Tuesday, December 8, 2009

The Sorrows of a Young Magician

Grossman, Lev. The Magicians. Viking, 2009.

The Magicians is a book tailor-made for adults and teens who are and always have been bonkers for fantasy, the kind of readers who think "Narnia!" when they walk down a wooded path or compulsively pick up coins off the ground on the off-chance they might be magical.

Young Quentin is just such a teen. He has never felt at home in his own skin and can't manage the knack of being happy, so he escapes in his imagination to Fillory whenever he can. Fillory is the magical land visited by 4 British siblings, the Chatwins, in Quentin's favorite childhood fantasy series (think Narnia). "Like most people Quentin read the Fillory books in grade school. Unlike most people...he never got over them. They were where he went when he couldn't deal with the real world, which was a lot."

It turns out that Quentin actually has magical abilities; he is whisked off to a hidden College of Magic where he passes a rigorous exam and enrolls in five years of intensive magical study. Yes, the parallels to Harry Potter are strong (some of the characters even make jokes about this). Although this is a college, it feels like a prep school with its uniforms and its rivalries between different Disciplines, and there's even a special competitive outdoor magical game called Welters (very different from Quidditch, though). The focus is not necessarily on the coolness of the magic or even on the relationships between classmates. Rather, Quentin is always the focus, whether he is studying furiously or falling in love. Magic turns out to be Very Difficult, no matter how talented one is, but even mastering it only gives Quentin short-lived pleasure. Even requited love seems to pall after a while.

When Quentin and his cohorts find out after graduating that Fillory is a real place and manage to journey there, things quickly go haywire. It may be populated with cute talking animals, but it is no paradise. A fearsome enemy dwells in Fillory, and suddenly the newly minted magicians are in serious, deadly trouble. Magic no longer seems like a novelty or a game; it can have horrible consequences, as Quentin learns.

Although I was often irritated with Quentin's inability to truly appreciate what he has been given - of all people, he should most appreciate his entry into the world of magic - I dove into this book and stayed immersed for one whole Sunday. As Quentin himself realizes, "When the oldest Chatwin, melancholy Martin, opens the cabinet of the grandfather clock ... and slips through into Fillory..., it's like he's opening the covers of a book, but a book that did what books always promised to do and never actually quite did: get you out, really out, of where you were and into somewhere better." Until some real magic comes along, I'll gladly use books. They're safer, anyway.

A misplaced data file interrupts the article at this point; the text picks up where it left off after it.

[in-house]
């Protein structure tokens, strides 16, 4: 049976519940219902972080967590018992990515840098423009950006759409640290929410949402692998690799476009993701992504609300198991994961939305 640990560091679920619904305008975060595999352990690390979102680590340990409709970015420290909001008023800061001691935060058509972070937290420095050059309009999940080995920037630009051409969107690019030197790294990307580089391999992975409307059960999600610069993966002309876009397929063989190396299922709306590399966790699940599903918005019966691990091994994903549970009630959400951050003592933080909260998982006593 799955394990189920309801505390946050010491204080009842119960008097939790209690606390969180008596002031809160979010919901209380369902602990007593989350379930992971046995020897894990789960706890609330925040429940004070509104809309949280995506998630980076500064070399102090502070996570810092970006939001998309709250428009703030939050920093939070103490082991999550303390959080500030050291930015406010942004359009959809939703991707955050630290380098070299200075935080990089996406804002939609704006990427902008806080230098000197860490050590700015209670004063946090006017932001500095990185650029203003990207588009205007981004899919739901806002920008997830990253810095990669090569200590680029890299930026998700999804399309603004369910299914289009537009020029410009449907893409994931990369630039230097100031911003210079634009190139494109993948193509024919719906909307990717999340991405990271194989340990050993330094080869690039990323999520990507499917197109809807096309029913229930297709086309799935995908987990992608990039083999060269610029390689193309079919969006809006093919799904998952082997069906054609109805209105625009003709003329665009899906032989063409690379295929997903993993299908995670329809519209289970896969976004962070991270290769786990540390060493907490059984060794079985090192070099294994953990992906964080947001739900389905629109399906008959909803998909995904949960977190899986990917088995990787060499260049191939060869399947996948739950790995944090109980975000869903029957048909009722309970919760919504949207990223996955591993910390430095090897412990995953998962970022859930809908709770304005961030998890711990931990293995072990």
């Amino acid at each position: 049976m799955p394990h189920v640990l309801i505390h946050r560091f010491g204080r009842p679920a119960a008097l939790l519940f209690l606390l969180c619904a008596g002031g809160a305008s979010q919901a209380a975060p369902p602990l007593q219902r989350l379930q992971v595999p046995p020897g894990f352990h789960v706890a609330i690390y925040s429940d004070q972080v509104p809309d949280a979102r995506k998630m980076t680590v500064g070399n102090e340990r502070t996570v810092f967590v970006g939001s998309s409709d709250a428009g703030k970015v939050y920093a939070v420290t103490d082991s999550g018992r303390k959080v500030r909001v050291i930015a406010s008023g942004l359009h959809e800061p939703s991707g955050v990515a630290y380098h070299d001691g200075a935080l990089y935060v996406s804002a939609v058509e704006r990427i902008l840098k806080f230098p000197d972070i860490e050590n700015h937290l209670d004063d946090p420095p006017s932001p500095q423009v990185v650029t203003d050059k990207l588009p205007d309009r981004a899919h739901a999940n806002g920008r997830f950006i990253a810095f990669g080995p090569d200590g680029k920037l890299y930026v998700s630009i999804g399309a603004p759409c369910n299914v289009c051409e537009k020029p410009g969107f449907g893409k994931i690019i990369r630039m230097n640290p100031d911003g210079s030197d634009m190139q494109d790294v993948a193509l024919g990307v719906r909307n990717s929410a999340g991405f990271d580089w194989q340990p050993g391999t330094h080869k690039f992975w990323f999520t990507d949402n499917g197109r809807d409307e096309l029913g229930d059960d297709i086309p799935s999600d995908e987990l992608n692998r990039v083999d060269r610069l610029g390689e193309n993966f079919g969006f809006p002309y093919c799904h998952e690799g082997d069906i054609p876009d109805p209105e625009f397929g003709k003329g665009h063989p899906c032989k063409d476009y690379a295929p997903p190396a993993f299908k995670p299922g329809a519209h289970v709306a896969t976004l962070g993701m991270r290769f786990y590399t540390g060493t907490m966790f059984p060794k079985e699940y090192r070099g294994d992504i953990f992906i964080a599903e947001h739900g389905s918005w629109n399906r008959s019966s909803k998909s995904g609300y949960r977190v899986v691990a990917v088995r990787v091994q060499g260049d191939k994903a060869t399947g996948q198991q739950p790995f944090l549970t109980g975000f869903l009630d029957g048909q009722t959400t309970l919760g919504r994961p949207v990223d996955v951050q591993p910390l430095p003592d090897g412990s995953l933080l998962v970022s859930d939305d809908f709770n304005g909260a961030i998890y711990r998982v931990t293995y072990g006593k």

The language is fluid and a bit show-offy and overblown at times, much like very smart and talented college students might speak, in fact. Often it is rather reminiscent in its affectionate air of nostalgia to the language in Waugh's Brideshead Revisited. Mostly, I enjoyed it very much. Here's a description of a student named Eliot:

"He had an air of magnificent melancholy sophistication, as if his proper place were elsewhere, somewhere infinitely more compelling even than Brakebills, and he'd been confined to his present setting by a grotesque divine oversight, which he tolerated with as much good humor as could be expected."

I wonder if this might be something to try at work?

Readers who are tempted to give up on Quentin as an unbearable ass should hang on to the very last couple pages. I wouldn't say he redeems himself - but he gives every sign of being ready to finally shed his ludicrous and self-indulgent burden of guilt.

Most delightful. Highly recommended for teens and adults.

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